The speed at which houses are flying off the shelves is, indeed, remarkable. NAR says nearly three out of four sales were on the market for less than a month.
Read: What You Should Know About Multiple Listing Services as a Home Seller
All of this has led to an extreme shortage of houses for sale. As of October, a record low 2.5-month inventory of house were on the market. That’s down from 3.9% a year earlier, and less than half the six-months supply of homes for sales that’s considered normal. “Even as mortgage rates continue to fall and improve house-buying power, you can’t buy what’s not for sale,” says Mark Fleming, chief economist at title company First American.
Read: How to Make an Offer Stand Out in a Sellers’ Market
Even though they probably could command a healthy price for their properties, people aren’t selling for any number of reasons. They may be out of work at the moment, or perhaps they are satisfied with what they have and don’t want to move. Most likely, though, they fear being unable to land a replacement house at a price they can afford.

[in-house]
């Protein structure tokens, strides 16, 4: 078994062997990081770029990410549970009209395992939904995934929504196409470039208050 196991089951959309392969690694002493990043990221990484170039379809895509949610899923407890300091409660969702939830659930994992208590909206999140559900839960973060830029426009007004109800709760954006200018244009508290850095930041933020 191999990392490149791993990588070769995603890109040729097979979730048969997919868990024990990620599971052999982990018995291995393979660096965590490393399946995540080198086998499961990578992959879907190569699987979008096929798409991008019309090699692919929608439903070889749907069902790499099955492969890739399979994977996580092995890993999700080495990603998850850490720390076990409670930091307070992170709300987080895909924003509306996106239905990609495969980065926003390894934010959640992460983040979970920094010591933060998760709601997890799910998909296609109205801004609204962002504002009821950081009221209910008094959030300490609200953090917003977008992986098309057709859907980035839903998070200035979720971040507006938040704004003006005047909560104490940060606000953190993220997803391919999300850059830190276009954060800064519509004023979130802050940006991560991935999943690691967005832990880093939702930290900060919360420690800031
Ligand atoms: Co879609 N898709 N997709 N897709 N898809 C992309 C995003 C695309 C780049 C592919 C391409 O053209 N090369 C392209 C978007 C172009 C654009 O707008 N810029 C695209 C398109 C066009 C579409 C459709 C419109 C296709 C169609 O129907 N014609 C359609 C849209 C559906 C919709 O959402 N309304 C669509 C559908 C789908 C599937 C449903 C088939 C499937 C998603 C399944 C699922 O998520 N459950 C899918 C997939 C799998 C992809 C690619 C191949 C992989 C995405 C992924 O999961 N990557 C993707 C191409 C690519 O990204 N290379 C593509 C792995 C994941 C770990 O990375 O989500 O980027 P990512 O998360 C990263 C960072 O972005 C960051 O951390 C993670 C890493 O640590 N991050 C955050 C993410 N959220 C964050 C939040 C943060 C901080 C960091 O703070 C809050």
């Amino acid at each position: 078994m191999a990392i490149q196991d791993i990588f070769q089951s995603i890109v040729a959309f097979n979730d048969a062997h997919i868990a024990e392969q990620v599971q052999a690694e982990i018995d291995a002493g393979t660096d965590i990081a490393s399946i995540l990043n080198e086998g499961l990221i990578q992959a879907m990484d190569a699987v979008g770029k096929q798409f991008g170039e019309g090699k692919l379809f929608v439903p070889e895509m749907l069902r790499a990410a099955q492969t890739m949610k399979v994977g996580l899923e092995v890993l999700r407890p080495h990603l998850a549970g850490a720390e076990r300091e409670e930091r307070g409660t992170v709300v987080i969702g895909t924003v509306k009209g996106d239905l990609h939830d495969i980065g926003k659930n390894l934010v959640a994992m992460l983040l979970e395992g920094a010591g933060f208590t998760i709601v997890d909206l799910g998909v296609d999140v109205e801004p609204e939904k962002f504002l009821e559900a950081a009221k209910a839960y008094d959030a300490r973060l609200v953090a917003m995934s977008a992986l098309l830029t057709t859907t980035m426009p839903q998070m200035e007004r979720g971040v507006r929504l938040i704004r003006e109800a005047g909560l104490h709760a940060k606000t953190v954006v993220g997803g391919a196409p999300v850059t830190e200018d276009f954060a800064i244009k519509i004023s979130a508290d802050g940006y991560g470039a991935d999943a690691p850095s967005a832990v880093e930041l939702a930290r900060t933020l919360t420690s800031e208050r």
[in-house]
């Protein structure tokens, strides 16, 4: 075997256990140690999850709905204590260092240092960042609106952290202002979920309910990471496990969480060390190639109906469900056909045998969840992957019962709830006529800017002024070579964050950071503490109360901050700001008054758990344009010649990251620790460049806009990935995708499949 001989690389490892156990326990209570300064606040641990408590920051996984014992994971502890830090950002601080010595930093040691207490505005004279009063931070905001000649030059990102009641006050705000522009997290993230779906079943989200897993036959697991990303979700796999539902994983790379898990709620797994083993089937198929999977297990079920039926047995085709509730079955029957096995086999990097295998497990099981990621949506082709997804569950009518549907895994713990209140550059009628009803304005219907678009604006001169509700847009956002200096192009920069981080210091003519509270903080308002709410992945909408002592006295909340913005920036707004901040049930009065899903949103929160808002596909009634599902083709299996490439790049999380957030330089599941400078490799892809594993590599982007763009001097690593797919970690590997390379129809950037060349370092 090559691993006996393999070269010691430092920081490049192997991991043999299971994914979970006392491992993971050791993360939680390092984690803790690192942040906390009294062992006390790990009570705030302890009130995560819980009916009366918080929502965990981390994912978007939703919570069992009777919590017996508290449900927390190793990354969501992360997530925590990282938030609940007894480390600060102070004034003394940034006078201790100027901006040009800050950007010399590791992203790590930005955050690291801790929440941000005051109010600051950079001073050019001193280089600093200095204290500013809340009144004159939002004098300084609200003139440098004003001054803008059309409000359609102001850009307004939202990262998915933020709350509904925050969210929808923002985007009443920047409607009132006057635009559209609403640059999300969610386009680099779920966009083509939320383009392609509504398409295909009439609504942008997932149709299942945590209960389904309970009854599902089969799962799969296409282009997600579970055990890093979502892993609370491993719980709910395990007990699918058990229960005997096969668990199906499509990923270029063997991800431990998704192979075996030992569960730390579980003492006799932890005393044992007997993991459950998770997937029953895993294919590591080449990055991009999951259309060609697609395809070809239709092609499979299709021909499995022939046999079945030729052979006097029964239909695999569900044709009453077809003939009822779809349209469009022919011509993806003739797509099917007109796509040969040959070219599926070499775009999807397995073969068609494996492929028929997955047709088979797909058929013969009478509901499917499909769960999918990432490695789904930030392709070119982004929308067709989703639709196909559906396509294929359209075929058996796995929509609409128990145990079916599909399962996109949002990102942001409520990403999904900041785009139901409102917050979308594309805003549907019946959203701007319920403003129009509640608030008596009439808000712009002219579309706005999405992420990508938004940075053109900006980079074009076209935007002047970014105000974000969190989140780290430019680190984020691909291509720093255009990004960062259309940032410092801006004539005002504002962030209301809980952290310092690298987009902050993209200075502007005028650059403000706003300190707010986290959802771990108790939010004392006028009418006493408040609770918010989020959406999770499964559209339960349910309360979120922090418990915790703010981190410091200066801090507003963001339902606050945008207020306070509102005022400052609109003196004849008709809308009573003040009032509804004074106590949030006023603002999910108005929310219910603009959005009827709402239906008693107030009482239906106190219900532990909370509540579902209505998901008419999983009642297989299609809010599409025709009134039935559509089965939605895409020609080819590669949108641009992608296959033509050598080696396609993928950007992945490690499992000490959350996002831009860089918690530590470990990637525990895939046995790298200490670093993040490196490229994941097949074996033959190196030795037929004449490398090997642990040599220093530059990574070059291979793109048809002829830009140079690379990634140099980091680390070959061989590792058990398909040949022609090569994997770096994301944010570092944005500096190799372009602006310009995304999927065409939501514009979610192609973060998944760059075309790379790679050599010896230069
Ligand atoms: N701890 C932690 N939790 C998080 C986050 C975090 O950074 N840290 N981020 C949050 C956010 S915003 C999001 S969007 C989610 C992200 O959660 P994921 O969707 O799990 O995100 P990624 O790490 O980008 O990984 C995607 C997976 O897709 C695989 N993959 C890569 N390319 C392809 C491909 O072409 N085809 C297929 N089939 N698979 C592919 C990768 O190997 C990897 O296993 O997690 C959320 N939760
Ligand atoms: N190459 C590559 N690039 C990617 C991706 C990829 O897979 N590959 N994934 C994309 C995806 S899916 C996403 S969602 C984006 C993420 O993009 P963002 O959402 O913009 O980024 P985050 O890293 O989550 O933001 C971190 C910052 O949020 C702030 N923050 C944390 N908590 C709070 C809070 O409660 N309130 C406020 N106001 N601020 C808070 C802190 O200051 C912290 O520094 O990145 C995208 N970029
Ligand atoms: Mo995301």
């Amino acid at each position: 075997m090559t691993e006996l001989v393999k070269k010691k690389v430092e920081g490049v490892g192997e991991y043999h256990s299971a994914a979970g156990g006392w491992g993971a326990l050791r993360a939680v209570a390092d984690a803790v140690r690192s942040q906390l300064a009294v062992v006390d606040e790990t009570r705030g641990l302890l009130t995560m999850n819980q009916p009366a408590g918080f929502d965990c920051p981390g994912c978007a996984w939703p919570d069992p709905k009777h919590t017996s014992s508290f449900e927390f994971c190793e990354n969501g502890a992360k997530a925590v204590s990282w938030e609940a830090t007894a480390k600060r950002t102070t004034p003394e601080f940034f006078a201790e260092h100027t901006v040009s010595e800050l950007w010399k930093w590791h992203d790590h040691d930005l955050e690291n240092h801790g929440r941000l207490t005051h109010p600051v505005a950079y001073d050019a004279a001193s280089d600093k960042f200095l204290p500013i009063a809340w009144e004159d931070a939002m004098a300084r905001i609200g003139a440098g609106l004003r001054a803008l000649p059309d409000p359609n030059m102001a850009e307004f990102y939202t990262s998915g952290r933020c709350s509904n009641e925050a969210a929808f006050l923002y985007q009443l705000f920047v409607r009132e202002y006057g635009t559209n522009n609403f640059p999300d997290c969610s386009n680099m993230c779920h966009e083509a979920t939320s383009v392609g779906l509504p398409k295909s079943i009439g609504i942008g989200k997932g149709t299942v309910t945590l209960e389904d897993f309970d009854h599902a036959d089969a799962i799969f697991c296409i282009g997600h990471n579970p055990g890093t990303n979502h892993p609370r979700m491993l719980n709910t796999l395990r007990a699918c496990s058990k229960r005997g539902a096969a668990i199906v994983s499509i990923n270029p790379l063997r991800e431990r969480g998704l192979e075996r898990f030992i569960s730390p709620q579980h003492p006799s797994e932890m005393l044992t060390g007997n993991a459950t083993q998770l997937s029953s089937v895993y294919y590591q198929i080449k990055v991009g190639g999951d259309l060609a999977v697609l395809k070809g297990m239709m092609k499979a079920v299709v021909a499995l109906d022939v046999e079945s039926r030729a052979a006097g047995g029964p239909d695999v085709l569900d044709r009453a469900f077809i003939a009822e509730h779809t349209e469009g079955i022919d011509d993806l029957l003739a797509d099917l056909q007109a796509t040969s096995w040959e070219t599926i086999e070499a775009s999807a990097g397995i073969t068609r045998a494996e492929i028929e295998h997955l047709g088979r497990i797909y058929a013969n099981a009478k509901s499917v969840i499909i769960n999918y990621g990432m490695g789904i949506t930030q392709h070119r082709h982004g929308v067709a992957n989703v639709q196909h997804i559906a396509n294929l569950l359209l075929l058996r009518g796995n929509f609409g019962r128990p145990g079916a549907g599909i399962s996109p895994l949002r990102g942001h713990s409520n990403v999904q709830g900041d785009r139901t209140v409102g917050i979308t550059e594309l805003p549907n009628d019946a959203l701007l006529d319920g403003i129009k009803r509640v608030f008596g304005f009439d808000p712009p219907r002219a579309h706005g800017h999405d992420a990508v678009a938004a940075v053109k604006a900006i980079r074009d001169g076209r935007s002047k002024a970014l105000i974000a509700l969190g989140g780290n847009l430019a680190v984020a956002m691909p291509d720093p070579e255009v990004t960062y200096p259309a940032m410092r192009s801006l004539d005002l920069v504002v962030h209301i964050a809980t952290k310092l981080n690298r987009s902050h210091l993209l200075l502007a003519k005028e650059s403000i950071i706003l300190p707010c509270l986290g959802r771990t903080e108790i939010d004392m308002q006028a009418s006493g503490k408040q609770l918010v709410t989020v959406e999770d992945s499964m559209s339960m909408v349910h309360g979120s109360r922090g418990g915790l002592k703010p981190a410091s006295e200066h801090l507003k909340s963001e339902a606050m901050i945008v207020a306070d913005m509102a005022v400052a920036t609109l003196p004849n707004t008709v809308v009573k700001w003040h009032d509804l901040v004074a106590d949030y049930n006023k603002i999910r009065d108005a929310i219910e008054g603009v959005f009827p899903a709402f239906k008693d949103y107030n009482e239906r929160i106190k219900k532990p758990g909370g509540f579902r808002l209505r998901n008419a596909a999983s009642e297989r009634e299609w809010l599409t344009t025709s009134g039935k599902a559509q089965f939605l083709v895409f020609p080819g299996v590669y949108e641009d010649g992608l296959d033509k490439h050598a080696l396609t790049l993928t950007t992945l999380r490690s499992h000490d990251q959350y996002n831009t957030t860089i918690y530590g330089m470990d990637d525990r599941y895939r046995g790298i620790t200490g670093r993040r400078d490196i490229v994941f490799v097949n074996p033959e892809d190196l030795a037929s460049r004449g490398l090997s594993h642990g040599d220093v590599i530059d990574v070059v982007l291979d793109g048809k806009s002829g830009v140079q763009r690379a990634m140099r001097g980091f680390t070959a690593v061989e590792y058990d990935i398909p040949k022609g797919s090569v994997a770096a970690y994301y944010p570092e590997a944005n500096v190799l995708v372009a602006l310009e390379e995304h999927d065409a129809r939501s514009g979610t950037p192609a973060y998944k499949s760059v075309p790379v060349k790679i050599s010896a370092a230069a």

As has been the case for a number of years, new construction is facing a number of headwinds, including the lack of building sites, rising material costs and a shortage of labor. Nevertheless, confidence among th nation’s home builders has never been higher. Indeed, as measured by the National Association of Home Builders, builder confidence hit successive all-time highs in September, October and November.
Read: The Pros and Cons of Building vs. Buying as a First-time Homebuyer